Mary J. Blige has gathered 16 hits and rare remixes from the ’90s in HERstory Vol. 1. Highlights include two tracks with Notorious B.I.G – “Real Love” (Hip Hop Mix) and “What’s the 411” (also ft. K-Ci) – and remixes of “Real Love,” “Reminisce” and “Love No Limit” from her 1992 debut album, What’s the 411?. A relatively short but sweet holiday offering that “tells the story of Blige as she first established herself as a tour de force of ‘90s R&B.”
Yet another repacking of Jackson’s This Is It, the movie that captured MJ’s final concert rehearsals before his death, this limited edition box is for serious fans who don’t mind spending nearly $500. Only 1000 numbered copies will be pressed, adding to the collectible market of the product. The box includes a 60-page hardcover coffee table book, 4-LP translucent blue vinyl of the soundtrack, 3D enhanced Blu-ray disc of the film never released as a standalone version, and one of the actual lenticular concert tickets for the July 24, 2009.
In celebration of the 70th anniversary of Prestige Records, Craft has released a new 6 LP box geared towards jazz fans and vinyl collectors. The Legendary Prestige Quintet Sessions includes, in chronological order, the quintet’s 1955-56 sessions with Rudy Van Gelder that resulted in five classic albums: The New Miles Davis Quintet (their 1956 debut), Cookin’ (1957), Relaxin’ (1958),Workin’ (1959), and Steamin’ (1961). Though the six disc vinyl set was originally released in 2006, this new box ups the ante with a bonus disc featuring with audio from radio and TV appearances by the group, including a 1955 guest spot on The Tonight Show with Steve Allen, plus a 20-page hardcover book with new liner notes by jazz historian Bob Blumenthal.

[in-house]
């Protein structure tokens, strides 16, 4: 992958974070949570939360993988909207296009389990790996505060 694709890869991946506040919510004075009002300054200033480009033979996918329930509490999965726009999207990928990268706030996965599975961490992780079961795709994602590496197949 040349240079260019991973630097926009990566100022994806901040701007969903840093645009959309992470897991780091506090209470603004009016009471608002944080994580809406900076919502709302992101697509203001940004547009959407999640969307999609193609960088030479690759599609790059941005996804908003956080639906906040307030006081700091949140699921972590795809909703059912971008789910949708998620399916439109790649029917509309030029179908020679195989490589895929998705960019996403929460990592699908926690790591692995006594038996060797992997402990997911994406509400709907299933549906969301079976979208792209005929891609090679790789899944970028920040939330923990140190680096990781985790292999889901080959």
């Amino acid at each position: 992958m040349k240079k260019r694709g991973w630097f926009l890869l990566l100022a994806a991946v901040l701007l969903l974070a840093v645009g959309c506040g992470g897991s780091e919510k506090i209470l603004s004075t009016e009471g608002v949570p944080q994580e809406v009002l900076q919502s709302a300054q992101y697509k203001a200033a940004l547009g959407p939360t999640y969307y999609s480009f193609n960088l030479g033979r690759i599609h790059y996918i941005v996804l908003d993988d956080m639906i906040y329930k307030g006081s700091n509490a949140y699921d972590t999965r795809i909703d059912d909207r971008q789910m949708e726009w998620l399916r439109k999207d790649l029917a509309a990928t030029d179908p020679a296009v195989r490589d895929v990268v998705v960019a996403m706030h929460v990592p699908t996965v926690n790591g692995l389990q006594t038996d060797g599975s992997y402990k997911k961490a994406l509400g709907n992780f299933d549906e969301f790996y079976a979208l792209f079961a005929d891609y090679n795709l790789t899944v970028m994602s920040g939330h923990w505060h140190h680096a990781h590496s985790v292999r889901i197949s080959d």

Anyone familiar with the history of Memphis music and Stax Records will be interested in this new memoir from keyboard wizard Booker T. Jones, who led the Stax house band Booker T. & the M.G.’s. In Time is Tight, Jones riffs on his six decades in the music business, taking us from his formative years in Memphis through his matriculation at Indiana University in the spring of 1962. Any IU alum will especially enjoy his memories of trombone studies under Buddy Baker, playing David Baker’s charts in the jazz band alongside Randy Brecker and Jamey Aebersold, performing with the Marching Hundred, meeting his first wife at Teter Quad cafeteria, living on his advance royalty payment from “Green Onions,” and his appreciation for the music of Bloomington’s most famous native son, Hoagy Carmichael.Continue reading →
It’s been nearly thirty years since Robert Pruter released his ground breaking book, Chicago Soul, which examined the emergence of soul music in the Windy City and its key players. Now another Chicago author, Aaron Cohen, takes the story one step further with Move on Up: Chicago Soul Music and Black Cultural Power. Based on interviews with more than 100 people and a multitude of books and articles, Cohen strikes the perfect balance between a well-researched, scholarly perspective and an extremely engaging journalistic history. His primary goal is to weave the story of Chicago’s diverse music scene with the social and political changes happening in the city from the late 1950s to the early 1980s. In the words of Jerry “Iceman” Butler, former lead singer of the Impressions and Cook County Commissioner, “music and politics kind of walk hand in hand down Michigan Avenue.” Other key musicians in this story include Curtis Mayfield, Baby Huey, Minnie Ripperton and Rotary Connection, Maurice White, the Chi-Lites, and Syl Johnson, among many others, who often eschewed commercial concerns in favor of socially conscious lyrics, liberation, and solidarity.Continue reading →
Title: The Beautiful Ones
Publisher: Spiegel & Grau
Formats: Hardcover, Kindle, Audiobook
Release date: October 29, 2019